3. Results

In Table 2, where the results obtained by applying ILP, Folin, DPPH, and TPC enzymatic methods are reported, it appears that jurubeba and siriguela show very low IC50 values (i.e., high antioxidant activity) in the range of those found for the more active Italian soft fruits (blueberry, redcurrant, and raspberry). For the same fruits, DPPH, TPC, and Folin assays give very high values of CE, if compared with the average of other fruits, indicating an univocal high antioxidant activity of these two fruits.

IC50 (ppm)
CE (mM)
CE (mM)
CE (mM)

Mango HadenMH
Mango PalmerMP
Mango Tommy AtkinsMT

On the basis of their IC50 values, the investigated Brazilian tropical fruits can be roughly divided into three groups characterized approximately by good, medium, and poor antioxidant properties, respectively (Figure 1): (1) fruits with (  ppm): graviola, jurubeba, siriguela, carambola, and tamarind; (2) fruits with ( ranging from 100 to 316 ppm): avocado and mango; (3) fruits with (  ppm): pequi, umbu, and pitaya.

In Figure 2, correlations between data obtained by ILP expressed as 1/IC50 and other adopted methods expressed as catechin equivalent amount (CE) are reported.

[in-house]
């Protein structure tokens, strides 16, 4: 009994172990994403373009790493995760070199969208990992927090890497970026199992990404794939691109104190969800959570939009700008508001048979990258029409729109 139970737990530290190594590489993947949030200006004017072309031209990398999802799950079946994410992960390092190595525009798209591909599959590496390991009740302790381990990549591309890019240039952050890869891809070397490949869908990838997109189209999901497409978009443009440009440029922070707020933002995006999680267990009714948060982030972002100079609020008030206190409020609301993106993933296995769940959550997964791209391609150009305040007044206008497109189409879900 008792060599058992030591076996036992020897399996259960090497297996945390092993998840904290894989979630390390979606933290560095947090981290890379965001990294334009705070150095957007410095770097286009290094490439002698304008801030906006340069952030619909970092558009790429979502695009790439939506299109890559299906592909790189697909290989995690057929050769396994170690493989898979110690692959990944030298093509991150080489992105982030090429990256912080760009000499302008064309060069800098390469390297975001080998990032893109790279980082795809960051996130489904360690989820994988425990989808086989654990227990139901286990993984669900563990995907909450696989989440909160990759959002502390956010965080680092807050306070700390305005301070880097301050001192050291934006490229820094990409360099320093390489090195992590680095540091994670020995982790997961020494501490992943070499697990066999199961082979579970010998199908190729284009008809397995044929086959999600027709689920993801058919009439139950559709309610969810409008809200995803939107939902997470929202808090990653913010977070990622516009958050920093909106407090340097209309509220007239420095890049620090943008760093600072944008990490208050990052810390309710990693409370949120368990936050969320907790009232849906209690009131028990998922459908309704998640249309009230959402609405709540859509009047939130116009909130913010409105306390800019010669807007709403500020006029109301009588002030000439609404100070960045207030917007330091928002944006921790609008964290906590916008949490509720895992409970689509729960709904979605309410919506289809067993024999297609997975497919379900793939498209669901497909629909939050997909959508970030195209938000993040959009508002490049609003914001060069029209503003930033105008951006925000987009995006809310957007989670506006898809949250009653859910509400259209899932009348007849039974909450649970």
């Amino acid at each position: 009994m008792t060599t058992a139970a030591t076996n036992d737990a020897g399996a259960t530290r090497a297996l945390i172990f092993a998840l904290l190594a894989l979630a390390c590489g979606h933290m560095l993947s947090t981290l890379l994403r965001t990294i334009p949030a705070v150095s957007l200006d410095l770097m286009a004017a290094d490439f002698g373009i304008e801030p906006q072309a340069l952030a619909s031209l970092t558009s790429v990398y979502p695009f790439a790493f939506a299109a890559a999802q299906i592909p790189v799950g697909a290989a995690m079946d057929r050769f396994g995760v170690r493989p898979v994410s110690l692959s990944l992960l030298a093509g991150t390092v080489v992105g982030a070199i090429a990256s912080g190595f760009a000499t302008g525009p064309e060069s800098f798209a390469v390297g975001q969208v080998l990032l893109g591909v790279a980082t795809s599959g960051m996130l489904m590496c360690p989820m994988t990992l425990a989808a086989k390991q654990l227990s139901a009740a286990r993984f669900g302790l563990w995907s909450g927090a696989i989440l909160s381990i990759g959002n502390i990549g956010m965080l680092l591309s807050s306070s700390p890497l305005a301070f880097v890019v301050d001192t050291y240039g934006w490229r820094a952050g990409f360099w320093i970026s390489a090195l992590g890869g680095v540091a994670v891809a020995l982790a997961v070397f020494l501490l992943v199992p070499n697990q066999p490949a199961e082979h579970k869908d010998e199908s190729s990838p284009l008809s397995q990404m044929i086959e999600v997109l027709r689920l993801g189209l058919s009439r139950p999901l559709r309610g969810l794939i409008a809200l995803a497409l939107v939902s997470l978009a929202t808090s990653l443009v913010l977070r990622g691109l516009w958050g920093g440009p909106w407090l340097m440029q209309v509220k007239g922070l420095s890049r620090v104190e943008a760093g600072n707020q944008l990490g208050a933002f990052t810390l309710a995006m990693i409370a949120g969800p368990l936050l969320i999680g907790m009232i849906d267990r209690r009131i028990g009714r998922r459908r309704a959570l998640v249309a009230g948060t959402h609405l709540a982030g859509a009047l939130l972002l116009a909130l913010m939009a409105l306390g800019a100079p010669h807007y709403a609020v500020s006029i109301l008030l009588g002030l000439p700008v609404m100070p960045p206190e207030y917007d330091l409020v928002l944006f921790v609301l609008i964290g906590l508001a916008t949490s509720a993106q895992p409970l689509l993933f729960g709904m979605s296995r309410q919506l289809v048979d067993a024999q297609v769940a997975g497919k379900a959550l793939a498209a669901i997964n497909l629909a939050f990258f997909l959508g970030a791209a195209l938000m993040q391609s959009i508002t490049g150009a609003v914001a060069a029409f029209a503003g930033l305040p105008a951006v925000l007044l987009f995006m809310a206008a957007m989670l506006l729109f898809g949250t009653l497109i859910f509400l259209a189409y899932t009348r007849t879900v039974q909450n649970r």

The comparison of the data obtained by ILP versus DPPH scavenging methods (Figure 2(a)) points out a good correlation ( ); in fact only few points referred to that strawberry, blueberry, jurubeba, and, in less amount, siriguela scatter from the linear relationship.

Analogous graph created for comparison of ILP with enzymatic or the Folin methods (Figures 2(b) and 2(c)) shows less good correlations ( and 0.30, resp.), but also in this case strawberry, blueberry, jurubeba, and, in part, siriguela appear to worsen the correlation coefficient.

TAC measurements showed the absence of anthocyanins in analyzed Brazilian fruits, while as regards the hydroxycinnamic acid content, the values of HCA equivalents obtained for the studied fruits and reported in Table 2 show a very high value of HCA eq for jurubeba.

No correlation appears comparing TAA values with the data obtained by the other analytical methods (data are not showed).

4. Discussion

4.1. On the Assay Methods

Several methods are proposed to evaluate the antioxidant activity of molecules or food [2628, 3235]. Each assay measures a specific chemical or physicochemical parameter which can be correlated with the complex and in part unknown mechanisms related to ROS injury. It follows that the results obtained are partial and sometime are affected by other variables not strictly correlated to the antioxidant activity. In this work, we chose four different assays which significantly represent the main methods of measuring the antioxidant properties of a substance.